Sainsbury's Entertainment review

Second-hand House

Sainsbury's Entertainment review

Sainsbury's doesn't make a huge deal about its digital film and TV rental service, and while the supermarket chain may not have the confidence to shout from the hills about it, it's well worth a look if you're searching for a bargain.

You may have already come across Entertainment On Demand through in-store film rental voucher giveaways, or you may have received a free film rental by dint of subscribing to the Mobile by Sainsbury's phone network or a £25 voucher for subscribing to Sainsbury's Anytime Delivery online shopping service. Those who bought the bargain £79 Linx tablet from Sainsbury's will have had the Entertainment On Demand Windows 8.1 app pre-installed, too.

Content is available in HD with stereo sound. Sainsbury's does not state which content, if any, is delivered in 1080p. The service is powered by Rovi, which develops the DivX codec that can stream at 1080p quality.


From the off, it's clear that Sainsbury's Entertainment isn't going to break into the mainstream; it launched in 2013 with just a few hundred films to its name and the catalogue doesn't seem to have grown by much. The TV selection is even thinner; attempt to find TV programmes aired in 2015 and you'll draw a blank. The most recent TV episodes you'll find are from 2014, with Community Season 5 one of the most recent TV series available.

There are a few high-profile titles, including the complete Breaking Bad collection and Mad Men, although only the first two seasons of the latter are available. The upshot of this is that most of the TV programmes are pretty cheap, but when you can buy the complete final season of Breaking Bad for a little more on iTunes and get several extra features to boot, Sainsbury's deals don't seem all that attractive.

There are, however, some bargains to be found in the films section. If you're willing to watch in SD, you can rent (at the time of writing) 12 Years a Slave, Django Unchained and Ted for 99p each. There are new releases, too, including digital pre-releases of big films such as Home and Chappie. You'll pay the going rate for an HD film; £4.49 to rent for 30 days (finish watching within 48 hours) and £13.99 to buy.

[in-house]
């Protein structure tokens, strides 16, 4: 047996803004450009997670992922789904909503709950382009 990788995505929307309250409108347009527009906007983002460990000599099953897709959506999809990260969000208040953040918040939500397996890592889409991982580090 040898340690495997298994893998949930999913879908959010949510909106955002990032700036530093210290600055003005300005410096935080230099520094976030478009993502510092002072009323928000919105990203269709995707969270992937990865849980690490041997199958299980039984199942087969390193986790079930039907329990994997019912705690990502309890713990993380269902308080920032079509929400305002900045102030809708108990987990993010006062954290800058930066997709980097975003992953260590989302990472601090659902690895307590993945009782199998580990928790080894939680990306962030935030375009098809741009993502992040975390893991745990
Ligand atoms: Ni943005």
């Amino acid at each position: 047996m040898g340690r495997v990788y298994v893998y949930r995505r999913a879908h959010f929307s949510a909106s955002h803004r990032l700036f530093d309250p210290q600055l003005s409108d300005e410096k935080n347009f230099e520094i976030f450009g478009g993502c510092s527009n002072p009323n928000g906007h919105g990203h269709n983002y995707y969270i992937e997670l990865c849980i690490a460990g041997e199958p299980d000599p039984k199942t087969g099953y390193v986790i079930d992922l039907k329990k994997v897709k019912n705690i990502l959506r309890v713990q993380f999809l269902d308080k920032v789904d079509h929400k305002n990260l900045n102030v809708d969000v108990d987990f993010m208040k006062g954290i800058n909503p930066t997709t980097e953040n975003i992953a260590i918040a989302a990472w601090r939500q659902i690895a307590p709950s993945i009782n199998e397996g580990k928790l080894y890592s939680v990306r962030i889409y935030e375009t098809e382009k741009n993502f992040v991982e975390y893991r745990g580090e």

If you're not sure what you're after, Sainsbury's Entertainment's filter functions are very useful. You can filter films by genre, age rating, year and Rotten Tomatoes score. You can also search by actor, so if you have a hankering for a particular star, you can find their latest films as well as a few older ones that Sainsbury's has in its library.

Sainsbury's doesn't detail the resolution of its HD content, but on a full-screen HD monitor it looks slightly pixelated, so we're willing to bet it's 720p. No English subtitles are available on any videos, so Sainsbury's Entertainment should be avoided if you're hard of hearing; in April Sainsbury's said it was hoping to add these in "the near future".


Sainsbury's Entertainment is available on a reasonable range of devices, so no matter what kit you have, you'll probably be able to play Sainsbury's content on your TV, smartphone or tablet.

iOS, Android and Windows 8.1 devices get a similar offering in the form of a Sainsbury's Films & TV app. You can stream and download purchased items in 720p, and you can also browse and buy from the store on the Android and Windows apps. However, once you download a rented video, you won't be able to watch or download it from anywhere else; the device you downloaded it to is the only one that'll be allowed to play it back. If you want to switch from device to device, stick to streaming.

Elsewhere, you'll find Sainsbury's Entertainment on the Xbox 360. You can't download videos to watch offline, but you can at least watch in 720p HD. If you don't have an Xbox 360, you can watch on your TV either by casting from an Android tablet to a Chromecast dongle, or by sending your content to your Apple TV from an iOS device or any computer running iTunes via AirPlay. There's also a Roku app.

With such a wide range of devices available, the one-device download policy is all the more irritating, particularly for those who, for example, like to start watching a film on the way home from work on their tablet, and then like to switch to the bigger screen on their PC, Xbox or Roku when they get home. Sainsbury's Entertainment isn't particularly flexible in this regard, which is a shame.

There's no hiding from the fact that Sainsbury's Entertainment On Demand is a compromised experience. It ticks the boxes for having the latest films, and you can watch it on just about any screen you own. However, a small small content selection and obtuse limitations means its appeal is severely limited. Its various special offers and deals mean it's worth a visit from time to time, and if you collect Nectar points, it's as good a place as any to watch a new film for the same price as any of its much bigger rivals.

BEST FOR: Sainsbury's shoppers and deal spotters


HD Film (rent/buy)


SD Film (rent/buy)


HD TV series (buy only)


SD TV series (buy only)



Rental period

30 days

Time to finish watching

48 hours



5.1 surround sound


Platform details


Web: Windows and Mac 720p streaming



Amazon Fire TV


Amazon Kindle Fire


Games consoles

Xbox 360: 720p streaming

Smart TV/box manufacturer support


Smart TV/box quality



720p streaming and downloads

Apple TV/AirPlay

No/Yes (720p)


720p streaming and downloads

Windows Phone



720p streaming

UltraViolet support